The national science agency will lead a $5 million international research collaboration program to develop Australia’s hydrogen capabilities.
CSIRO says the $5 million, two-year hydrogen research development and demonstration program is a key milestone in its hydrogen industry mission launched in May to bring down the cost of producing and distributing hydrogen.
The government has set a goal of bringing hydrogen production prices down to $2 per kilogram – the price at which it becomes competitive with higher emitting alternatives.
The new RD&D program comes amid what mission leader Dr Patrick Hartley says is unprecedented momentum in the clean hydrogen space.
“CSIRO is well positioned to benefit from this emerging global and national opportunity to enable our transition to net zero emissions,” he said in a statement.
The RDD&D program aims to foster collaboration between industry and researchers in Australia and overseas, build export pathways and advance low emission technologies.
Proposed activities include researcher exchanges and collaborative events.
CSIRO Chief Executive Larry Marshall says hydrogen presents many opportunities.
“Our Hydrogen Industry Mission recognises that, as the global investment in clean energy ramps up, we need to be on the front foot and leverage international collaboration in hydrogen RD&D to give Australia the best advantage we can to capture this market opportunity,” he said.
Science and technology minister Christian Porter says the initiative will contribute to the development of a global clean hydrogen industry as well as ensuring Australia remains competitive.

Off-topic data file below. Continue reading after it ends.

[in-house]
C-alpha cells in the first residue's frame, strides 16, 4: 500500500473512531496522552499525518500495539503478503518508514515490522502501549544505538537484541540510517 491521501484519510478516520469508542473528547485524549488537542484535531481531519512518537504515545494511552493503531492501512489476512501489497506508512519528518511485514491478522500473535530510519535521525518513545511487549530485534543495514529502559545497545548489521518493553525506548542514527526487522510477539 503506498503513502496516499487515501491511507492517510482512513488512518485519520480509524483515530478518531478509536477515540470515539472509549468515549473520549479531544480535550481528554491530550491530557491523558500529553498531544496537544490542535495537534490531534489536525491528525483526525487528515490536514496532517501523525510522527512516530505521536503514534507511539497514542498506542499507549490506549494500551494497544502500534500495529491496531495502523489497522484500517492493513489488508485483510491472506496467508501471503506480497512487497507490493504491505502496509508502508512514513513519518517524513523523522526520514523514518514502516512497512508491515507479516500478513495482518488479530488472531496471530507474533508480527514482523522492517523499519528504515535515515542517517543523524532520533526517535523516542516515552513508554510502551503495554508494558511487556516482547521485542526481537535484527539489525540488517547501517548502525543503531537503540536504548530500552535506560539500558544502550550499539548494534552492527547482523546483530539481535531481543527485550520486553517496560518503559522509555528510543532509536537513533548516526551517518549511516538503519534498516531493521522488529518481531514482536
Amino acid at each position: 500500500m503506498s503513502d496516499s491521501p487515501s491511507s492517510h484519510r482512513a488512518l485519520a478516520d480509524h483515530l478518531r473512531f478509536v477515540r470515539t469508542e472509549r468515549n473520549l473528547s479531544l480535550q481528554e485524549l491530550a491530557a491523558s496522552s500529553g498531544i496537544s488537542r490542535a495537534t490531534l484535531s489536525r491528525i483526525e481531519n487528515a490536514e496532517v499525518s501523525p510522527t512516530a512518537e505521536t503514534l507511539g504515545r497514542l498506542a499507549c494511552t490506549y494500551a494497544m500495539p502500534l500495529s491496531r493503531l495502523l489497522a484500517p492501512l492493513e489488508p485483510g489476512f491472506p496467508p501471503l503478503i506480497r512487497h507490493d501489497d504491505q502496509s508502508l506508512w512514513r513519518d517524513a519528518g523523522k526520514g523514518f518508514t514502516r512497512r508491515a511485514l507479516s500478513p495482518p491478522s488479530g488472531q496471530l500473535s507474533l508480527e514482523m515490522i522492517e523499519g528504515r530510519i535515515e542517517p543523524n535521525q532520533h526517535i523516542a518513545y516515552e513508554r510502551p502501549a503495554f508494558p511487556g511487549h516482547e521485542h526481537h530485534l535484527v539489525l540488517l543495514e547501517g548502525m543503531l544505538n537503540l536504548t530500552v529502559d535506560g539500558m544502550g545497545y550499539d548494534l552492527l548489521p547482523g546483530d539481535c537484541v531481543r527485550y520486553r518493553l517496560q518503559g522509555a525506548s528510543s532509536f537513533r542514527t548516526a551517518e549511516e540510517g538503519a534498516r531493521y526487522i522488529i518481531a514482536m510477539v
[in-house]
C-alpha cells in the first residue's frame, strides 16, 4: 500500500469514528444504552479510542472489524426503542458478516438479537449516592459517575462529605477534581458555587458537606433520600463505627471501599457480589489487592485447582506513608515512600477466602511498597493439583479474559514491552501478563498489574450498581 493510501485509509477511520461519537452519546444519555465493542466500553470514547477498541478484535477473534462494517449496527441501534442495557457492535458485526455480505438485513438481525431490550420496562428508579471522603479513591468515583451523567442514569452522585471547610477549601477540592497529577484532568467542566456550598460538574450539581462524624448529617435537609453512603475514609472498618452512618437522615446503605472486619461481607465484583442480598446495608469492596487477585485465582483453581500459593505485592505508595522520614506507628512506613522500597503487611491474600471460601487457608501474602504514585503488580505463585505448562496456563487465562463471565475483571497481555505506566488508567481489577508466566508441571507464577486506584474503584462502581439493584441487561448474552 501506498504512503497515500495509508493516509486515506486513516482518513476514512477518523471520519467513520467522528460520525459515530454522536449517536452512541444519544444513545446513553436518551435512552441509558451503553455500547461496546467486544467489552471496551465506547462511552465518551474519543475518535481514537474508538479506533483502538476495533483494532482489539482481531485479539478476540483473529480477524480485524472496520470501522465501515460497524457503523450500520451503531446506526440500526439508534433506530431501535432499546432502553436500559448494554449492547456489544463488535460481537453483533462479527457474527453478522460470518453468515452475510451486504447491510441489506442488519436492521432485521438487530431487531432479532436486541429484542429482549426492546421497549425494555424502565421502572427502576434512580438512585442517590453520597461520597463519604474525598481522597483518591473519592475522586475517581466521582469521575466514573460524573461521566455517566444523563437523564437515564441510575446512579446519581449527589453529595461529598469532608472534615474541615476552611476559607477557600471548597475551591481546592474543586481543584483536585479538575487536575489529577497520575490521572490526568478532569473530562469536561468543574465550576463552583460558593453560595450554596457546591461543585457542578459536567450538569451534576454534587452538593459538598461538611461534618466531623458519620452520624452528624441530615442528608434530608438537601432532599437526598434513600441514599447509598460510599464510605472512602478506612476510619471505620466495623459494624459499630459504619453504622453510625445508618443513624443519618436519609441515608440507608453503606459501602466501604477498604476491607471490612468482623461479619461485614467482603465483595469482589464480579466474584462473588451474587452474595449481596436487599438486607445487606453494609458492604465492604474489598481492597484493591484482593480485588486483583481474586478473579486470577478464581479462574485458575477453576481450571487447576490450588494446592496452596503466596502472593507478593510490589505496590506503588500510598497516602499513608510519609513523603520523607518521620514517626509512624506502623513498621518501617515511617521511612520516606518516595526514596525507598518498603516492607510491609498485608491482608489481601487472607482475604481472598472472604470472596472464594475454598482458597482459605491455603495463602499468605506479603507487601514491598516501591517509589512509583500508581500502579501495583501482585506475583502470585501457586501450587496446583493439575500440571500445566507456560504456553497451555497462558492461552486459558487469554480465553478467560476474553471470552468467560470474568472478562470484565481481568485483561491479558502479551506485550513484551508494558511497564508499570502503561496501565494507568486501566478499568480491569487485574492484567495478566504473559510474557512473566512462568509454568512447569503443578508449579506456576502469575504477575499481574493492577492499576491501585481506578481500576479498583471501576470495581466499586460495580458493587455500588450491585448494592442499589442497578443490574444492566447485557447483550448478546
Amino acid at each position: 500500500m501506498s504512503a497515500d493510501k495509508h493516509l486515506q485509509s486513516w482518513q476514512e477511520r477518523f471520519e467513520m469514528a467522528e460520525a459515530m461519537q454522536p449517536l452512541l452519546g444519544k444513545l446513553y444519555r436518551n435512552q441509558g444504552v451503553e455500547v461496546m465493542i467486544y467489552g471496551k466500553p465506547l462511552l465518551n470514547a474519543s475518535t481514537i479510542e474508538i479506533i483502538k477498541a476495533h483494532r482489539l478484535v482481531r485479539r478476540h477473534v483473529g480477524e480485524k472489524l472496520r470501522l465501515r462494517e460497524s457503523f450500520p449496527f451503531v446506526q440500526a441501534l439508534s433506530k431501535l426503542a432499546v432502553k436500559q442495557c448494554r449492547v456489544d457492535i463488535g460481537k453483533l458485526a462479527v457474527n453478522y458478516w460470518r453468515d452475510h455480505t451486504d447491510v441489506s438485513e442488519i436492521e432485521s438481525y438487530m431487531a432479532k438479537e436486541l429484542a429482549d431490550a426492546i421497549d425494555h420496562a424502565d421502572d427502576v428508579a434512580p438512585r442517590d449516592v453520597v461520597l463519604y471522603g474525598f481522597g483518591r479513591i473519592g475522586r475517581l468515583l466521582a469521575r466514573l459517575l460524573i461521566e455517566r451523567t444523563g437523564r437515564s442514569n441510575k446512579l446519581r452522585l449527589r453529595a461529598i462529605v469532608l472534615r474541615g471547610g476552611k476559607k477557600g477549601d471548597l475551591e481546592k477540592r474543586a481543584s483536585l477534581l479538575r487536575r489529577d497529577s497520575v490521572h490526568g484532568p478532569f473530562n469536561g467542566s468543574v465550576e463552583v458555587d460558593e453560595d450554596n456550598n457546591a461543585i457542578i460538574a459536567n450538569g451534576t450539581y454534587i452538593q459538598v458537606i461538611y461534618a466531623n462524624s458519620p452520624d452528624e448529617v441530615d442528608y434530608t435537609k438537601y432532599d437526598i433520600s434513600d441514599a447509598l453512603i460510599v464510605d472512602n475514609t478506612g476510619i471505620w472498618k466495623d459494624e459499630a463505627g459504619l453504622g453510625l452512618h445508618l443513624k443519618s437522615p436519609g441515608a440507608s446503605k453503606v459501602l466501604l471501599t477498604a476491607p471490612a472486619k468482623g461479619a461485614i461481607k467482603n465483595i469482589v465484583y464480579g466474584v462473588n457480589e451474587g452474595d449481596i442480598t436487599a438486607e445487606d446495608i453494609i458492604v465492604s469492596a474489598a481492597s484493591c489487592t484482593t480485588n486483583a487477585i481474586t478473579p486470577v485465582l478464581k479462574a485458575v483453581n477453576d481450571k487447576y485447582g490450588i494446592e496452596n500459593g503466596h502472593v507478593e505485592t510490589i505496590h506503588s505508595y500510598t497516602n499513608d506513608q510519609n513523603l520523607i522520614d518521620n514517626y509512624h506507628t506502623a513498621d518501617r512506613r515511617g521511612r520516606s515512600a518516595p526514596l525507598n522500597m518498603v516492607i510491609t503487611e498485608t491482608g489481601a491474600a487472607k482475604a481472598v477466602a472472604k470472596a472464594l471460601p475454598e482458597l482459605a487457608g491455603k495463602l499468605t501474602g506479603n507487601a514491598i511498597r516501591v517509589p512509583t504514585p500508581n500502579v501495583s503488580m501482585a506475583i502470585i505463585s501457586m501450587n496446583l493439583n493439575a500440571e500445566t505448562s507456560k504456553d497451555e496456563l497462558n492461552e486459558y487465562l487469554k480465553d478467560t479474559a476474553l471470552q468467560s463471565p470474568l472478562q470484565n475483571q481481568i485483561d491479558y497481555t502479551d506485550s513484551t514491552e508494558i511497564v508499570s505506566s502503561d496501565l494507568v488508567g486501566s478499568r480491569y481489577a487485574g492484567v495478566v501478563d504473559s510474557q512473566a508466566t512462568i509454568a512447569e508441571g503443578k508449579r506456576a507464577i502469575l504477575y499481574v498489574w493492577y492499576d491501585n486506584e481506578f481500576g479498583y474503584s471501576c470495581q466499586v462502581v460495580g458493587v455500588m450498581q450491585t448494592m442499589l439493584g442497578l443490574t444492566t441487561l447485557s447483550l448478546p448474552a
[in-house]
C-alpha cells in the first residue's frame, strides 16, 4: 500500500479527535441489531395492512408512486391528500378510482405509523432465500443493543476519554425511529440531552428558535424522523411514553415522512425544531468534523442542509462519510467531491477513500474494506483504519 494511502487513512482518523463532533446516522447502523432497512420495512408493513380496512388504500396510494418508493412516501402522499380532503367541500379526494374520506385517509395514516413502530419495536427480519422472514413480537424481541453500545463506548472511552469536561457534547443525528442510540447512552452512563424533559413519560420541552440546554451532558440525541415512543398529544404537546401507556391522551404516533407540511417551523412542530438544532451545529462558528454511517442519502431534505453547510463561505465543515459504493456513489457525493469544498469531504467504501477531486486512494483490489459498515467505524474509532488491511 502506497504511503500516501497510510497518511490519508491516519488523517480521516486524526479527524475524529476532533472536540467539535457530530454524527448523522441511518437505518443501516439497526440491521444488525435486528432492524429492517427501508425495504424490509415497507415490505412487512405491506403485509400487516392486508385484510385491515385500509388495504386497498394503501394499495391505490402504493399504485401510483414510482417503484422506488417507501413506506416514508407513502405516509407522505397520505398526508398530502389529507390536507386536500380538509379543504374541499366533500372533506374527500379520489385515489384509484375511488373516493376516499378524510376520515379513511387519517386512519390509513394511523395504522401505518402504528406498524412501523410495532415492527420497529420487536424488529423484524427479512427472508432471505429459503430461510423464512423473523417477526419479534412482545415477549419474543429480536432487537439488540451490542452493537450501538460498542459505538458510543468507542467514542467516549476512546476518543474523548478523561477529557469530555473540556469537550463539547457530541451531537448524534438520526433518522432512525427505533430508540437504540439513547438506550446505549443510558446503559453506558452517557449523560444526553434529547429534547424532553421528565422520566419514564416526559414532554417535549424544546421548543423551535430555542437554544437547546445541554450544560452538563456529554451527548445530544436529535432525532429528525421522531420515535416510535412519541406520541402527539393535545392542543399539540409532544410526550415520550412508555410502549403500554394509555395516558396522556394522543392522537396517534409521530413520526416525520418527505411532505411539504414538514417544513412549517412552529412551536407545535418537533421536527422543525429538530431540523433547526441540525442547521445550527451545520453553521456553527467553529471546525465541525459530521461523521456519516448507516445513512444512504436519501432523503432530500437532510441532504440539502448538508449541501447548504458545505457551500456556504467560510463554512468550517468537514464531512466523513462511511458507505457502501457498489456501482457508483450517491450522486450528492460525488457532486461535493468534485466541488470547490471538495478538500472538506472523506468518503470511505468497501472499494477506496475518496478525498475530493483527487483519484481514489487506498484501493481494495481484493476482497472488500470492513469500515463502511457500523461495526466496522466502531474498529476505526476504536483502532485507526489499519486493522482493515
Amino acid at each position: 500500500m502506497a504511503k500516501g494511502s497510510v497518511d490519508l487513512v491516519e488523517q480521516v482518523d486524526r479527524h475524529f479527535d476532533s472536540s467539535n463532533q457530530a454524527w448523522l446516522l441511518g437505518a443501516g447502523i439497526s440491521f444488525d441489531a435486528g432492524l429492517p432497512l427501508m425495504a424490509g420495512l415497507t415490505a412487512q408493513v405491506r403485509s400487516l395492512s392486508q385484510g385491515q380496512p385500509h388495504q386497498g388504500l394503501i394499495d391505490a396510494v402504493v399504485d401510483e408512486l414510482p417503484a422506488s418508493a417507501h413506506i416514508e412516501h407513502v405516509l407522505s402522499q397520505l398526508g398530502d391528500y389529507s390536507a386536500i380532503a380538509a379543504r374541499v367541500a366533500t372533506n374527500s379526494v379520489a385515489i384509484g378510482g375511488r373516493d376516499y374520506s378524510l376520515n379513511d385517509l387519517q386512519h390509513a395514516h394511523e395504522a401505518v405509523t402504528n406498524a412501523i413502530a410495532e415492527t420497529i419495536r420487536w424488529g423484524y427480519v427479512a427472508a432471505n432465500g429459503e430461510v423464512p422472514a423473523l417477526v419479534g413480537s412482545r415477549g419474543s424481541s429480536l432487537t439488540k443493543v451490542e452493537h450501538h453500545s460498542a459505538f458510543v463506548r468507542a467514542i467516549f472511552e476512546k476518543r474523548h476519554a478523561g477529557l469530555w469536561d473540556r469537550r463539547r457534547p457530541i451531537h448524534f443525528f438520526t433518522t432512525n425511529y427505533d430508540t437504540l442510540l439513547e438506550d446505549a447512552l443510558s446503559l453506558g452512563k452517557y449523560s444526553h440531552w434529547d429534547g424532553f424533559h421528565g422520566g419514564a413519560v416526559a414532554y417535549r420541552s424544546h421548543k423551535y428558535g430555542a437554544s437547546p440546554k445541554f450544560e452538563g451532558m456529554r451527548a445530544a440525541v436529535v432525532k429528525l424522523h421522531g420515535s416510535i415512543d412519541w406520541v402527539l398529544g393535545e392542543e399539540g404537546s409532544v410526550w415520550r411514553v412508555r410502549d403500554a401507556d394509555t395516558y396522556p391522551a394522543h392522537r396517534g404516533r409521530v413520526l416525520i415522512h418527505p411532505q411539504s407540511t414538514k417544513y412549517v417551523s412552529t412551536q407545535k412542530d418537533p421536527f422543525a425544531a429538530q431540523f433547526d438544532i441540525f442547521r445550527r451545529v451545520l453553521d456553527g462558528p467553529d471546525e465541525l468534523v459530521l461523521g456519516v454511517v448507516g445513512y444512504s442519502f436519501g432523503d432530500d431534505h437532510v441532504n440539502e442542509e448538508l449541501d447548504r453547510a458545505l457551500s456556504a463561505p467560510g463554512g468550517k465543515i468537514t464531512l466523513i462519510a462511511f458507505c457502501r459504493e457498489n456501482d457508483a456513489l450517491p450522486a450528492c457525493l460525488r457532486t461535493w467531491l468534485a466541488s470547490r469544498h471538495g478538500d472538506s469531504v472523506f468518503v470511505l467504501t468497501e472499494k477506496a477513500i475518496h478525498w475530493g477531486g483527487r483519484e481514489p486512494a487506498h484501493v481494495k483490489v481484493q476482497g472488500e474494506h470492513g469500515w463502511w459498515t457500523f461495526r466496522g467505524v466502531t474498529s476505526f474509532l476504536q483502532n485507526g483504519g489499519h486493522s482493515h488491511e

“This program will also improve our understanding of future hydrogen supply chains and markets, and help us to harness the potential for an Australian clean hydrogen industry to grow our economy and create Australian jobs,” he said.
It comes after a series of low emissions partnerships between Australia and other nations.
In June the government inked a declaration of intent between Australia and Germany on a hydrogen accord, with a view to hydrogen trade agreements between the two countries.
The hydrogen accord will also establish a research and innovation incubator and enable collaboration on projects in Australian hydrogen hubs.
Australia has also signed low emissions agreements with Singapore and Japan.
Hydrogen is a key feature of the government’s Technology Investment Roadmap for developing and commercialising low emissions technologies.
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